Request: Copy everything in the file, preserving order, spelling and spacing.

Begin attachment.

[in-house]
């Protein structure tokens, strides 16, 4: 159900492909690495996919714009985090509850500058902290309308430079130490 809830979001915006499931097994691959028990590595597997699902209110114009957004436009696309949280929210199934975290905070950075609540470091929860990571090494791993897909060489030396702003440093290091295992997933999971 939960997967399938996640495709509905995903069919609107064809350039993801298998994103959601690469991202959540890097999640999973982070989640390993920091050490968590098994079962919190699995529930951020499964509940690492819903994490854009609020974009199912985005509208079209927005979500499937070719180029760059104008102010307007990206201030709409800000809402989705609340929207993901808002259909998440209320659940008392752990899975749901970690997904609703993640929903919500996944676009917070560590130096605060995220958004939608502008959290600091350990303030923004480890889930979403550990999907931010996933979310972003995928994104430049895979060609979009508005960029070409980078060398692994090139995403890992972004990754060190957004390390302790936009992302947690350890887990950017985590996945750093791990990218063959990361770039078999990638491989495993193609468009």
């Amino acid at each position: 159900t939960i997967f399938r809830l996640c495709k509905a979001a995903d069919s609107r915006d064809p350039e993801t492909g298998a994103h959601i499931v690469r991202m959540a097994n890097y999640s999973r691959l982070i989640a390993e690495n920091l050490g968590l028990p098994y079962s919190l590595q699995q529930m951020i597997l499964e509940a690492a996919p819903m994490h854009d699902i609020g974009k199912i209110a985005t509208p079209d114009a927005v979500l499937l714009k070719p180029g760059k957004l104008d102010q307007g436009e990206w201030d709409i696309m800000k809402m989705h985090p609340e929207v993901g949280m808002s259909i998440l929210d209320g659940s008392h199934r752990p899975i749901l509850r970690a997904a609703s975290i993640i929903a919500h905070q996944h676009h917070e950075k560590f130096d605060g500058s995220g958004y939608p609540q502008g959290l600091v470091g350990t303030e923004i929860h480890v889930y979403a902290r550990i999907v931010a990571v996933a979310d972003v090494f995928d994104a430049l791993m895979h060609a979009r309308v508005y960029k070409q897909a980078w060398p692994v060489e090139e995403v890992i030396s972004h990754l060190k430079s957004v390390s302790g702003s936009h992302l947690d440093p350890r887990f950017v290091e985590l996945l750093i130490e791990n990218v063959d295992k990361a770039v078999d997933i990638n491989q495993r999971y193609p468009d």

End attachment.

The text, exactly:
[in-house]
């Protein structure tokens, strides 16, 4: 159900492909690495996919714009985090509850500058902290309308430079130490 809830979001915006499931097994691959028990590595597997699902209110114009957004436009696309949280929210199934975290905070950075609540470091929860990571090494791993897909060489030396702003440093290091295992997933999971 939960997967399938996640495709509905995903069919609107064809350039993801298998994103959601690469991202959540890097999640999973982070989640390993920091050490968590098994079962919190699995529930951020499964509940690492819903994490854009609020974009199912985005509208079209927005979500499937070719180029760059104008102010307007990206201030709409800000809402989705609340929207993901808002259909998440209320659940008392752990899975749901970690997904609703993640929903919500996944676009917070560590130096605060995220958004939608502008959290600091350990303030923004480890889930979403550990999907931010996933979310972003995928994104430049895979060609979009508005960029070409980078060398692994090139995403890992972004990754060190957004390390302790936009992302947690350890887990950017985590996945750093791990990218063959990361770039078999990638491989495993193609468009």
């Amino acid at each position: 159900t939960i997967f399938r809830l996640c495709k509905a979001a995903d069919s609107r915006d064809p350039e993801t492909g298998a994103h959601i499931v690469r991202m959540a097994n890097y999640s999973r691959l982070i989640a390993e690495n920091l050490g968590l028990p098994y079962s919190l590595q699995q529930m951020i597997l499964e509940a690492a996919p819903m994490h854009d699902i609020g974009k199912i209110a985005t509208p079209d114009a927005v979500l499937l714009k070719p180029g760059k957004l104008d102010q307007g436009e990206w201030d709409i696309m800000k809402m989705h985090p609340e929207v993901g949280m808002s259909i998440l929210d209320g659940s008392h199934r752990p899975i749901l509850r970690a997904a609703s975290i993640i929903a919500h905070q996944h676009h917070e950075k560590f130096d605060g500058s995220g958004y939608p609540q502008g959290l600091v470091g350990t303030e923004i929860h480890v889930y979403a902290r550990i999907v931010a990571v996933a979310d972003v090494f995928d994104a430049l791993m895979h060609a979009r309308v508005y960029k070409q897909a980078w060398p692994v060489e090139e995403v890992i030396s972004h990754l060190k430079s957004v390390s302790g702003s936009h992302l947690d440093p350890r887990f950017v290091e985590l996945l750093i130490e791990n990218v063959d295992k990361a770039v078999d997933i990638n491989q495993r999971y193609p468009d």